Someone once asked Bertrand Russell what he would say to Saint Peter if he was outside Heaven’s gate and the gatekeeper asked him why he didn’t believe in God. Russells response: “I’d tell him that he didn’t give us enough evidence.”
I think about that quote a lot, because it sums up one of my bigger problems with theism: if God wants us to believe in Him – if that’s vitally important to His plan – then he should reveal Himself. You would be crazy if you didn’t believe in things you have seen but you are completely justified in being skeptical about things you’ve never seen. God should be able to grasp that.
I bring all this up not because this X-Men movie is religious or spiritual, but because there’s a scene where Wolverine has to explain to Professor X that even though he looks like the Wolverine of 1973 he’s actually the Wolverine of the future taking possession of the Wolverine of the present to convey a message. And that message is that he should team up with his arch rival to stop an ex-friend from assassinating a man who wants to murder all the mutants. It’s utterly crazy nonsense, but Professor X buys it almost immediately. Despite all the inherent paradoxes and conceptual weirdness that this scenario entails everyone just accepts it immediately.
But you know what? That totally makes sense in the X-Men’s world. They live in a world where they’ve seen people shoot lightning out of their fingers, and they’ve seen people controlling every type of metal with their mind, and teleportation - you name it they’ve seen it. There’s no law of physics that they have not seen bent or broken. So why should they ever be skeptical of anything? They’ve seen enough miracles first hand that there’s almost nothing you could tell them that they could credibly call implausible.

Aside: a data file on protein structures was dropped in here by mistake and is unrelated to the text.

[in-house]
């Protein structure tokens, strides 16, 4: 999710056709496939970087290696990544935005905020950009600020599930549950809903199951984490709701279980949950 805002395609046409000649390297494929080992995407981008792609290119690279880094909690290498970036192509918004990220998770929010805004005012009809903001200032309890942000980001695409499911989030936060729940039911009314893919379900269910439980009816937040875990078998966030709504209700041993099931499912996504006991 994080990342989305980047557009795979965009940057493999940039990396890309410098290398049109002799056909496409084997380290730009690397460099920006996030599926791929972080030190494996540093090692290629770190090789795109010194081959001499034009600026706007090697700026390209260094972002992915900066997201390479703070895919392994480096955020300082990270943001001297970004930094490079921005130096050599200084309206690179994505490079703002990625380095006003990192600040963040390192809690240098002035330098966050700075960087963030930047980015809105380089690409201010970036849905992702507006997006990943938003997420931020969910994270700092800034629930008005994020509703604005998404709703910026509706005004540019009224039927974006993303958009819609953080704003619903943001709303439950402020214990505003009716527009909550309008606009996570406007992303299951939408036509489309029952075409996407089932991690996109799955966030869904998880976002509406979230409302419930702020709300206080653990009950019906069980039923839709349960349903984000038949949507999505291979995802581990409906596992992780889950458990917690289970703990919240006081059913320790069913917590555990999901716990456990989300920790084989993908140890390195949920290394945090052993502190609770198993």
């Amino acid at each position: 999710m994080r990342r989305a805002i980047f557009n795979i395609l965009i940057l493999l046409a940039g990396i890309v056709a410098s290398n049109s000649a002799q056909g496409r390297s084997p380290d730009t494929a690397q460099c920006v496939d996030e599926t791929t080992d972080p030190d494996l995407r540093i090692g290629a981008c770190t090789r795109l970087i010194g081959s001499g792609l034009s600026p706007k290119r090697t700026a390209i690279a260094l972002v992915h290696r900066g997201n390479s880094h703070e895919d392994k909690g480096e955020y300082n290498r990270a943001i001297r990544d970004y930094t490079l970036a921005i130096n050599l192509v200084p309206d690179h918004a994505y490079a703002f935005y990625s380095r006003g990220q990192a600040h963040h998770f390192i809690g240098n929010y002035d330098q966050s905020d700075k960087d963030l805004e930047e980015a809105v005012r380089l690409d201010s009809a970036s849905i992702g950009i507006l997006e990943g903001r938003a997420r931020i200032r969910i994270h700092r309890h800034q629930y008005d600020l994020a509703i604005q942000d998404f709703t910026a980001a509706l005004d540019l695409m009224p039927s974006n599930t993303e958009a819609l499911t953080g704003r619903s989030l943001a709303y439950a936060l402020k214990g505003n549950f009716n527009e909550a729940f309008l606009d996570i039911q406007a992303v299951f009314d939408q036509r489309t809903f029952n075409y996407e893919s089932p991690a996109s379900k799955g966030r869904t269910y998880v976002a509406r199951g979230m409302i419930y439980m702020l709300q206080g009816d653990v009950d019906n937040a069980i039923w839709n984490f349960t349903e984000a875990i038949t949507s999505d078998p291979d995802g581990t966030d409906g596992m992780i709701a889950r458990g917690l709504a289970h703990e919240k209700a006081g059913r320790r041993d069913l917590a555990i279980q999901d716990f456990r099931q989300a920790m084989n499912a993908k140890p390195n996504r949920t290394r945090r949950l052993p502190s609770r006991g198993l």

Which made me wish that the movie had a minute to go down some of the side alleys that would open up – about how a world of wide spread mutantism would automatically be a world of wide spread con-mannery. A world where people can turn their ripped bodies into metal at will is a world where Nigerian princes might legitimately want to give you money; the Nigerian prince story is a lot saner prima facie. But no, this movie doesn’t have time for the little details – to explore what any of this means to any of these people. It has too much plot to whip through to pay attention to things like “consequences” or “implications”.
Still, I should give it credit where credit is due. It might not do enough work to be conceptually interesting, but it does do enough work to make sure the plot makes some semblance of sense despite the multiple time periods and large cast. It might lack the charm of some of the other more lighthearted Marvel movies but it still has some laughs – particularly when the Sentinels kill some mutants by microwaving them till they explode like overcooked hotdogs, an overkill which always made me laugh because of it’s extreme gratuitousness. Overall, it wasn’t bad, which is a step up from what I was expecting.